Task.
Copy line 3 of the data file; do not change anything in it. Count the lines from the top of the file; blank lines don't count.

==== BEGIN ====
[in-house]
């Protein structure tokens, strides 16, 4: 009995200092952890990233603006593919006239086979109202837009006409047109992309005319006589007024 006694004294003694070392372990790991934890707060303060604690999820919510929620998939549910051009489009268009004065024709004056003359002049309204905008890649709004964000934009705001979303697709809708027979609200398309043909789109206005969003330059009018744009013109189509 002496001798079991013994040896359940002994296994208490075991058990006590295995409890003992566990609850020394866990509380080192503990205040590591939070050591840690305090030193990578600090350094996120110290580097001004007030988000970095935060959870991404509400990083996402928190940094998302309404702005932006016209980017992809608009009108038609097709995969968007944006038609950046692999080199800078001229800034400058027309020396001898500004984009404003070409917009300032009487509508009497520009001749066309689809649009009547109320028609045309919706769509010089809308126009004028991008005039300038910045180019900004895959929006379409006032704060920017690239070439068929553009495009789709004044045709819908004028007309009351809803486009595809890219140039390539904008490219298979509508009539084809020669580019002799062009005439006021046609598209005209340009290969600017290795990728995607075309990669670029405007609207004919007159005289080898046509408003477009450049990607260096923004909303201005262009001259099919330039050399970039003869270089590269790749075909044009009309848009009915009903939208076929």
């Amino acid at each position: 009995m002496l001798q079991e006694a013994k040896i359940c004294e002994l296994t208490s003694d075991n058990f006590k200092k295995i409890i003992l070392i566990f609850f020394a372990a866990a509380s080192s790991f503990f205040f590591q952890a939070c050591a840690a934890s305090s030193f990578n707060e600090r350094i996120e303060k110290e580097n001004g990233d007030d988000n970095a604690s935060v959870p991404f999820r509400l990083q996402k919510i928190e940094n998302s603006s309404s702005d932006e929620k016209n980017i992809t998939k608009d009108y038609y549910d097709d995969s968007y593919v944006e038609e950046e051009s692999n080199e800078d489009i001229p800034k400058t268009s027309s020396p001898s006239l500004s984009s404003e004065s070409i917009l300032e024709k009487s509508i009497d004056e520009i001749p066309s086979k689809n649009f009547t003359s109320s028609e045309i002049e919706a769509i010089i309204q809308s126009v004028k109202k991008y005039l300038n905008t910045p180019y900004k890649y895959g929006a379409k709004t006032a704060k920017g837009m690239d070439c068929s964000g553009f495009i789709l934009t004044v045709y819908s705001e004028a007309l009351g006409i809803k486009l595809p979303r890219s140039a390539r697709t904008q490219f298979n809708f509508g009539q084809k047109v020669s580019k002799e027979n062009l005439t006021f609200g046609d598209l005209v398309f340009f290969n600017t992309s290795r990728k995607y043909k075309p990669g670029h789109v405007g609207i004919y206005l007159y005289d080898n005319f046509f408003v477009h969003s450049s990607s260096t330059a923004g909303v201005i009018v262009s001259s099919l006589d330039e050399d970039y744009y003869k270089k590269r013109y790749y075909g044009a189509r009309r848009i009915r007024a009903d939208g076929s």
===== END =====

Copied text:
């Amino acid at each position: 009995m002496l001798q079991e006694a013994k040896i359940c004294e002994l296994t208490s003694d075991n058990f006590k200092k295995i409890i003992l070392i566990f609850f020394a372990a866990a509380s080192s790991f503990f205040f590591q952890a939070c050591a840690a934890s305090s030193f990578n707060e600090r350094i996120e303060k110290e580097n001004g990233d007030d988000n970095a604690s935060v959870p991404f999820r509400l990083q996402k919510i928190e940094n998302s603006s309404s702005d932006e929620k016209n980017i992809t998939k608009d009108y038609y549910d097709d995969s968007y593919v944006e038609e950046e051009s692999n080199e800078d489009i001229p800034k400058t268009s027309s020396p001898s006239l500004s984009s404003e004065s070409i917009l300032e024709k009487s509508i009497d004056e520009i001749p066309s086979k689809n649009f009547t003359s109320s028609e045309i002049e919706a769509i010089i309204q809308s126009v004028k109202k991008y005039l300038n905008t910045p180019y900004k890649y895959g929006a379409k709004t006032a704060k920017g837009m690239d070439c068929s964000g553009f495009i789709l934009t004044v045709y819908s705001e004028a007309l009351g006409i809803k486009l595809p979303r890219s140039a390539r697709t904008q490219f298979n809708f509508g009539q084809k047109v020669s580019k002799e027979n062009l005439t006021f609200g046609d598209l005209v398309f340009f290969n600017t992309s290795r990728k995607y043909k075309p990669g670029h789109v405007g609207i004919y206005l007159y005289d080898n005319f046509f408003v477009h969003s450049s990607s260096t330059a923004g909303v201005i009018v262009s001259s099919l006589d330039e050399d970039y744009y003869k270089k590269r013109y790749y075909g044009a189509r009309r848009i009915r007024a009903d939208g076929s």